Understanding the Market's Confusing Reaction to CPI Data

Hands up if you found yesterday’s price action in the stock market confusing. We were told in the run-up to the release of Consumer Price Index (CPI) data that a print that showed more inflationary pressure than expected could easily trigger a wave of selling, and for the first five minutes or so that is what we saw, as you can see from the chart below for the S&P 500 futures contract, ES.

What you can also see is that the expected selling did last only around five minutes, and then quickly reversed and we ended yesterday around thirty-five points higher than Tuesday’s close. If the reason for the recent panic in stocks was the fear of inflationary pressure as was frequently stated, and the data confirmed that that pressure exists, then the rapid bounce makes no sense.

From the other perspective, if the numbers were not as bad as feared and were already baked into prices, then the immediate drop makes no sense, so what can we make of it and, more importantly, learn from it?

In order to explain the initial drop, you must first understand that in the modern market almost all the trading done in the immediate aftermath of data releases is done by computers, not people. They are programmed with algorithms designed to react instantaneously to certain key words, phrases or numbers in the release.

Thus, when yesterday’s overall CPI data showed a 0.5% month on month increase versus the roughly 0.3% expected with core inflation (not including the volatile food and energy sectors) rose 0.3% rather than the 0.2% consensus estimate, the computers reacted as they were programmed to do, they sold:

The ensuing bounce was connected to a basic truth about markets and data that I have mentioned many times before. What matters when data are released is not the numbers themselves, but how they relate to expectations, and not just the published estimates of economists and analysts. There is another level of expectations among traders and large institutional investors that is about what is expected as compared to those expectations. In this case, after all the panic of the last couple of weeks, the big money was expecting, or rather fearing, a significantly higher number for core inflation than was estimated.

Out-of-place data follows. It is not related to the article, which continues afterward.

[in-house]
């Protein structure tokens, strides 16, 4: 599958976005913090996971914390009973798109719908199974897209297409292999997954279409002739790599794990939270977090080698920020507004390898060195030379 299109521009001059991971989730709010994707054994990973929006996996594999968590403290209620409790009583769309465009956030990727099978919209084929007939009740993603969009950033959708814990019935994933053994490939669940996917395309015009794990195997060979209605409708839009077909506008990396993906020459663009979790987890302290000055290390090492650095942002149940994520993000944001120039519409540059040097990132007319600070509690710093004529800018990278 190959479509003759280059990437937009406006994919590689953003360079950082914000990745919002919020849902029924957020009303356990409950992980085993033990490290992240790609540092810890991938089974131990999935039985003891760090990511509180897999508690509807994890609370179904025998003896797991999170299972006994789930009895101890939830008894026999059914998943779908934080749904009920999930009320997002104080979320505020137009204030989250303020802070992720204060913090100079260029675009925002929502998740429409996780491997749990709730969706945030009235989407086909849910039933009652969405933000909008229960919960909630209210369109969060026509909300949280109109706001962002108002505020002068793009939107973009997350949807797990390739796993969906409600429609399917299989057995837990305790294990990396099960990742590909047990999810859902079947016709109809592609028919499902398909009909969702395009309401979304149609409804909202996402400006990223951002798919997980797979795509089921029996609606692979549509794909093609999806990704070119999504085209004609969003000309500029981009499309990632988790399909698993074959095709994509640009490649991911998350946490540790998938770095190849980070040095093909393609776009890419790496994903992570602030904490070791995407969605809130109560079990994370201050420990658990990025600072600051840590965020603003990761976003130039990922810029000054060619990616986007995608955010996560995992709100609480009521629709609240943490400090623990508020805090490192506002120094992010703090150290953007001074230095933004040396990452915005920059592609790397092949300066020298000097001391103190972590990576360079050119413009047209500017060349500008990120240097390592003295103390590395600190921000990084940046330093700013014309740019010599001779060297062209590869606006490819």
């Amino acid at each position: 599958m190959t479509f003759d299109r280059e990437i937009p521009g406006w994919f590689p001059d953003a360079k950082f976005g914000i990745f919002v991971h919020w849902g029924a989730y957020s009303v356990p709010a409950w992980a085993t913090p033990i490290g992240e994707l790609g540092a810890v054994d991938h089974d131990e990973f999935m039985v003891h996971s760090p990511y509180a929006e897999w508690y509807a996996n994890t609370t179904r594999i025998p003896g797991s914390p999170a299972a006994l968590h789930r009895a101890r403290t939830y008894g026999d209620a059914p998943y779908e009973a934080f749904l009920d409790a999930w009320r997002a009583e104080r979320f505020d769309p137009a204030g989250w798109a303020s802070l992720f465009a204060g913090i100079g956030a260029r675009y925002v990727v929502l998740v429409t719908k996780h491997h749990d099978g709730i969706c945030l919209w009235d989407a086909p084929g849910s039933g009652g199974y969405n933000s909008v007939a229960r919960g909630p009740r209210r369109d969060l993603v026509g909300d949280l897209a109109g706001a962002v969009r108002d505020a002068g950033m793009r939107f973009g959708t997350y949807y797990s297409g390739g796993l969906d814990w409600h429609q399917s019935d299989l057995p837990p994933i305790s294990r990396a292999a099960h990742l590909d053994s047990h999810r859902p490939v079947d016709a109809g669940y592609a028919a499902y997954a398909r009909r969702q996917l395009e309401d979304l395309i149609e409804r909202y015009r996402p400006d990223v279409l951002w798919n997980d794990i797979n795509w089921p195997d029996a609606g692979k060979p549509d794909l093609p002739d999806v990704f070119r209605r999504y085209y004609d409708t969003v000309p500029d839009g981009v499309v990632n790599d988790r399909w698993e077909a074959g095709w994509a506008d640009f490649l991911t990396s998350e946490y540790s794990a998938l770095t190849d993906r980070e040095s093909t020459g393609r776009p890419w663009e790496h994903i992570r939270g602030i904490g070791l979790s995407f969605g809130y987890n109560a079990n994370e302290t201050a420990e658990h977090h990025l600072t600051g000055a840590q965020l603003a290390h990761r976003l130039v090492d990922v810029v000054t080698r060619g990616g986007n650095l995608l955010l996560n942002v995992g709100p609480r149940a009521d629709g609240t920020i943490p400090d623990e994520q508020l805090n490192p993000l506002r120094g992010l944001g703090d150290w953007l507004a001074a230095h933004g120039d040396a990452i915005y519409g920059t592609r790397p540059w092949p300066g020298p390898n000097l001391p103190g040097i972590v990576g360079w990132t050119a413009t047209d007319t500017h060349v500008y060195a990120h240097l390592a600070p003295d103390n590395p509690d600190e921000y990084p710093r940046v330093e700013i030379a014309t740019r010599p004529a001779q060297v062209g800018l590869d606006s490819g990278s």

The headline 0.5% number fit that bill, but the 0.3% rise in core inflation, the number that the Fed uses in its assessment of upward pressure on prices, was not that bad. It left core CPI, on an annual basis, at 1.8%. That is higher than the 1.7% forecast, but still well below the Fed’s target rate of 2%. In other words, the longer-term message from these data is that inflation is still relatively low and that does nothing to change the Fed’s projected path of rate hikes.

That conclusion, however, takes analysis of the underlying numbers and trends and involves nuance. Computer trading programs are not designed to incorporate either of those things, so when the numbers came out, ES immediately dropped around fifty points. Nuanced analysis also takes a few minutes, so it was only after that initial rush that the more considered opinions and strategies of people rather than algorithms became clear, and at that point the market turned.

The thing is, as I have been saying all along, the last two weeks of volatility was based on an at best questionable premise not fundamental data and was therefore a buying opportunity. The assumption was that the Fed, who have been patient to this point and laid out a clear path of rate increases, would be panicked by recent moves in the Treasury market or inflation that is still below their target rate into changing course, and that interest rates getting closer to normal levels would cause an economic downturn.

That was unlikely under Chair Yellen, and cynical people would say that it is even less likely under the guidance of a political appointee of the current President.

So, what can we learn? Computer trading increases, maybe even creates, short-term volatility. It stands to reason, therefore, that investors, even those that trade actively in their accounts, should be wary of paying too much attention to such moves. Decisions should be made based on the performance of and prospects for individual companies, and a fundamental view of the economy.

After all the hype the initial move was scary but understanding that it was in many ways inevitable would have helped investors to avoid reacting, and to benefit from the over two percent jump since yesterday’s open.

The views and opinions expressed herein are the views and opinions of the author and do not necessarily reflect those of Nasdaq, Inc.

The views and opinions expressed herein are the views and opinions of the author and do not necessarily reflect those of Nasdaq, Inc.

Martin Tillier

Martin Tillier spent years working in the Foreign Exchange market, which required an in-depth understanding of both the world’s markets and psychology and techniques of traders. In 2002, Martin left the markets, moved to the U.S., and opened a successful wine store, but the lure of the financial world proved too strong, leading Martin to join a major firm as financial advisor.

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